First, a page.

If you transfer this image to another metaphor, your code presents itself like a minefield for maintenance effort: Most of the area is harmless and safe to travel. But there are some positions that will just blow up once touched. The difference is that as a software developer, you don’t tread on the minefield, but you catch the flak if something happens.

You should try to deliver your code free of maintenance mines.

Spotting a maintenance mine

Identifying a line of code as a maintenance mine after the fact is easy. You probably already recognize the familiar code as “troublesome” because you’ve spent hours trying to understand and fix it. The commit history of your version control system can show you the “hottest” lines in your code – the areas that were modified most often. If you add tests for each new bug, you’ll find that the code is probably tested really well, with tests motivated by different bug issues. In hindsight, you can clearly distinguish low-effort code from high maintenance code.

But before delivery, all code looks the same. Or does it?

An example of a maintenance mine

Let’s look at an example. Our system monitors critical business data and sends out alerts if certain conditions are met. One implementation of the part sending the alerts is a simple e-mail sender. The code is given here:


public class SendEmailService {

  public void sendTo(
                Person person,
                String subject,
                String body) {
    execCmd(
         buildCmd(
               person.email(), subject, body));
  }

  private String buildCmd(String recipientMailAdress, String subject, String body){
    return "'/usr/bin/mutt -t " + recipientMailAdress + " -u " + subject + " -m " + body + "'";
  }

  private int execCmd(String command) throws IOException{
    return Runtime.getRuntime()
                  .exec(command).exitValue();
  }
}

This code has two interesting problems:

  • The first problem is that it is written in Java, a platform agnostic programming language, but depends on being run on a linux (or sufficiently similar unixoid) operating system. The system it runs on needs to supply the /usr/bin/mutt program and have the e-mail sending settings properly configured or else every try to run the send command will result in an error. This implicit dependency on the configuration of the production system isn’t the best way to deal with the situation, but it’s probably a one-time pain. The problem clearly presents itself and once the system is set up in the right way, it is gone (until somebody tampers with the settings again). And my impression is that this code separates two concerns between development and operations rather nicely: Development provides software that can send specific e-mails if operations provides a system that is capable of sending e-mails. No need to configure the system for e-mail sending and doing it again for the software on said system.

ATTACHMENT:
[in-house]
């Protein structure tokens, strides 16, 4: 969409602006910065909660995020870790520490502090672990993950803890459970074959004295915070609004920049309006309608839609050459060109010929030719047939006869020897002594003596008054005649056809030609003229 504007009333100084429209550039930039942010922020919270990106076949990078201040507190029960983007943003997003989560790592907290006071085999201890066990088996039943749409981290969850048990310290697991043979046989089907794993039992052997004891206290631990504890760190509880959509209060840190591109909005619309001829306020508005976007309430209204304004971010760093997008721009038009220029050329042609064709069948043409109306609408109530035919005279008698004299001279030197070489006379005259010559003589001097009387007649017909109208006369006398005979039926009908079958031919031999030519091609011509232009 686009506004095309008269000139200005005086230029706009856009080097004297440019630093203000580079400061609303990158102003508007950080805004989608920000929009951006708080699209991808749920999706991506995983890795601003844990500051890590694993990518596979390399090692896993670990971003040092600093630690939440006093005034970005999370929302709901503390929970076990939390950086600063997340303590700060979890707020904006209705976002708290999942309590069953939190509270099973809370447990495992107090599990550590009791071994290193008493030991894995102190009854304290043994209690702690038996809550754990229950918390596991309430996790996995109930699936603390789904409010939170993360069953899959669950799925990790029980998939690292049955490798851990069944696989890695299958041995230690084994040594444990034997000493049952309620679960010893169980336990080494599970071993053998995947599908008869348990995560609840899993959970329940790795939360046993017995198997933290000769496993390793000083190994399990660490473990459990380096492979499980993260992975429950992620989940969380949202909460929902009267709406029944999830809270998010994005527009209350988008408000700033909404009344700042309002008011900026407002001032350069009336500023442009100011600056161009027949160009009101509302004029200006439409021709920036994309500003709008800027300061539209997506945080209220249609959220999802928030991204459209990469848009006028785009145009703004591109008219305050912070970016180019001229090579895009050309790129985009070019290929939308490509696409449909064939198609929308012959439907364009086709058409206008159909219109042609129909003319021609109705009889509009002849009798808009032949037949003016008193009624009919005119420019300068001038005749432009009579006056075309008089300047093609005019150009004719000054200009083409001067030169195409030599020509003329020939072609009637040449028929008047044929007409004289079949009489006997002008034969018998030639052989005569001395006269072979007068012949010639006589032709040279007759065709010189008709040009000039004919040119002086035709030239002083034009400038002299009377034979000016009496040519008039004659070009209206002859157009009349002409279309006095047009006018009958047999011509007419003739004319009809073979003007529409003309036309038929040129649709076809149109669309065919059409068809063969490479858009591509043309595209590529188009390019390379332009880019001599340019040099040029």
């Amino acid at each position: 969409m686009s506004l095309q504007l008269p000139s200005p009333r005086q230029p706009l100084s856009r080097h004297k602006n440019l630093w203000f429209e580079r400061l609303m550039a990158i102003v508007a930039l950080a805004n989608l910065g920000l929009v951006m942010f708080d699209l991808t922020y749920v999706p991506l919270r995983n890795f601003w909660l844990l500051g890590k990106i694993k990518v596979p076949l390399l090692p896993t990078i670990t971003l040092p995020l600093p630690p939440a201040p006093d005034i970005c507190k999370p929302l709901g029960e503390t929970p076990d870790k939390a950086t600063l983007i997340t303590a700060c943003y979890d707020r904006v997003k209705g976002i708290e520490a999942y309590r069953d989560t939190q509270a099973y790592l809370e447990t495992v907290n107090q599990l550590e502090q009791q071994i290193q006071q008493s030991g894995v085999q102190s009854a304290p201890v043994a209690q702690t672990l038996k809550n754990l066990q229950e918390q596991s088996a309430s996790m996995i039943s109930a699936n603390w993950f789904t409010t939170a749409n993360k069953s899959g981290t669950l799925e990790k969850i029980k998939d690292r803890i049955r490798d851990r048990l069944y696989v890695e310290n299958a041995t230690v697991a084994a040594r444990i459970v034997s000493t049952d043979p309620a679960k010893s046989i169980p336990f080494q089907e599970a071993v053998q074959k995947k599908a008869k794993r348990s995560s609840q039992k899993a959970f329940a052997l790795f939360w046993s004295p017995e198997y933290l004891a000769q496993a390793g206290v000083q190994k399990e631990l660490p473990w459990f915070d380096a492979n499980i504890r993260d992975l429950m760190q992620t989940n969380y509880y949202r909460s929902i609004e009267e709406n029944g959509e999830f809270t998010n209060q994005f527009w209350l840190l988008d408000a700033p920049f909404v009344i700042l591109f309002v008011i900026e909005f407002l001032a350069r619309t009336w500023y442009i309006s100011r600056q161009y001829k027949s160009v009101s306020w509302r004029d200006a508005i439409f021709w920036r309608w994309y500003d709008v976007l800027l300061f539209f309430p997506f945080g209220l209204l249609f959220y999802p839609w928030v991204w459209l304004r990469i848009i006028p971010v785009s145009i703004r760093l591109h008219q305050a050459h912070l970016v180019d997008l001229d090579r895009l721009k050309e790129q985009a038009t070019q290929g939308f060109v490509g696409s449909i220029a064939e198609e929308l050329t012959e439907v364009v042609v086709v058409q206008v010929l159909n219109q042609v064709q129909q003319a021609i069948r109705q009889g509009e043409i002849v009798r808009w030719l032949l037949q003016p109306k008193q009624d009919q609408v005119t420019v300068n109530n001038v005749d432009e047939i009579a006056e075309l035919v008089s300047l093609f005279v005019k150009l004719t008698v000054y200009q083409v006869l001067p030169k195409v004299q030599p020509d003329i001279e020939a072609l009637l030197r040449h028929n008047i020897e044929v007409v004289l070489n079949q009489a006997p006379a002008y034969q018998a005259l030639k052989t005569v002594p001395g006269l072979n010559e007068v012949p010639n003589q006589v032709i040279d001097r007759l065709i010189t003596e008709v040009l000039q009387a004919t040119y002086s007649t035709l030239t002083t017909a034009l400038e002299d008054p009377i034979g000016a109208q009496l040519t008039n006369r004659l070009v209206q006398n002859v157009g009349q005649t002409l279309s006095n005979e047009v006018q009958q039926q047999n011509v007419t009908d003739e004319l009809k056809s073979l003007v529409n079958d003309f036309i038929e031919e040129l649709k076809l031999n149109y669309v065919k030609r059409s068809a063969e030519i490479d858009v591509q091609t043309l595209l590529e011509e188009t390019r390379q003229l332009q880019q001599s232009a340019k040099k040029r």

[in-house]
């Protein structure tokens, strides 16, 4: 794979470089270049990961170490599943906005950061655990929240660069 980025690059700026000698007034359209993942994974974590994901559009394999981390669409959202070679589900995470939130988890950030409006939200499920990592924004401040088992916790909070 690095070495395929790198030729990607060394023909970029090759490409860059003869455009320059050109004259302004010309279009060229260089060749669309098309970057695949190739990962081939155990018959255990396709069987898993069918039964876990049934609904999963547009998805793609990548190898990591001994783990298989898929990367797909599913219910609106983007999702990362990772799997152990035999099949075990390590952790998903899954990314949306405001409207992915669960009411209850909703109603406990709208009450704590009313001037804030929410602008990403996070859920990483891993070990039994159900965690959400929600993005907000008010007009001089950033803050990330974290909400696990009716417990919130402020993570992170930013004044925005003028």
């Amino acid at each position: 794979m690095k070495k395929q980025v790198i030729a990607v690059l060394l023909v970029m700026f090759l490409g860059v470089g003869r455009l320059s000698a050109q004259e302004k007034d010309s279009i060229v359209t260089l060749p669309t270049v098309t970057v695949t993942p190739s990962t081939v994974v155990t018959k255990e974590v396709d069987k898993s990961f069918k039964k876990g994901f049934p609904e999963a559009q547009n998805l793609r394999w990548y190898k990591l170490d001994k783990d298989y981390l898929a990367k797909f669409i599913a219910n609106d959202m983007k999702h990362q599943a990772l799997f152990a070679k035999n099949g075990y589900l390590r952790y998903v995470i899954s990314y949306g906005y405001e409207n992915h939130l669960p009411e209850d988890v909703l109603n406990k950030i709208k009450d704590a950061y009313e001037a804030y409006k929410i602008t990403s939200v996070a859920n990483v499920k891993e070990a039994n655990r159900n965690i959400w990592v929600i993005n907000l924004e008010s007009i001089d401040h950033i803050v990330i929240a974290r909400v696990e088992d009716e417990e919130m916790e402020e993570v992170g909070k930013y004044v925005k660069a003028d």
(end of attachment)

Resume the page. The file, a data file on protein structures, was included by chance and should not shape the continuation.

• The second problem looks like a maintenance mine. In the line where the code passes the command line to the operating system (by calling Runtime.getRuntime().exec()), a Process object is returned that is only asked for its exitValue(), implicating a wait for the termination of the system command. The line looks straight and to the point. No need to store and handle intermediate objects if you aren’t interested in them. But perhaps, you should care:

By default, the created process does not have its own terminal or console. All its standard I/O (i.e. stdin, stdout, stderr) operations will be redirected to the parent process, where they can be accessed via the streams obtained using the methods getOutputStream(), getInputStream(), and getErrorStream(). The parent process uses these streams to feed input to and get output from the process. Because some native platforms only provide limited buffer size for standard input and output streams, failure to promptly write the input stream or read the output stream of the process may cause the process to block, or even deadlock.

Emphasize by me, see also: https://docs.oracle.com/en/java/javase/11/docs/api/java.base/java/lang/Process.html

This means that the Process object’s stdout and stderr outputs are stored in buffers of unknown (and system dependent) size. If one of these buffers fills up, the execution of the command just stops, as if somebody had paused it indefinitely. So, depending on your call’s talkativeness, your alert e-mail will not be sent, your system will appear to have failed to recognize the condition and you’ll never see a stacktrace or error exit value. All other e-mails (with less chatter) will go through just fine. This is a guaranteed source of frantic telephone calls, headaches and lost trust in your system and your ability to resolve issues.

And all the problems originate from one line of code. This is a maintenance mine with a stdout fuse.

The fix for this line might lie in the use of the ProcessBuilder class or your own utility code to drain the buffers. But how would you discover the mine before you deliver it?

Mines often lie at borders

One thing that stands out in this line of code is that it passes control to the “outside”. It acts as a transit point to the underlying operating system and therefor has a lot of baggage to check. There are no safety checks implemented, so the transit must be regarded as unsafe. If you look out for transit points in your code (like passing control to the file system, the network, a database or another external system), make sure you’ve read the instructions and requirements thoroughly. The problems of a maintenance mine aren’t apparent in your code and only manifest themselves during the interaction with the external system. And this is a situation that happens disproportionately often in production and comparably seldom during development.

So, think of your code as a maintenance minefield and be careful around its borders.

What is your minesweeper story? Drop us a comment.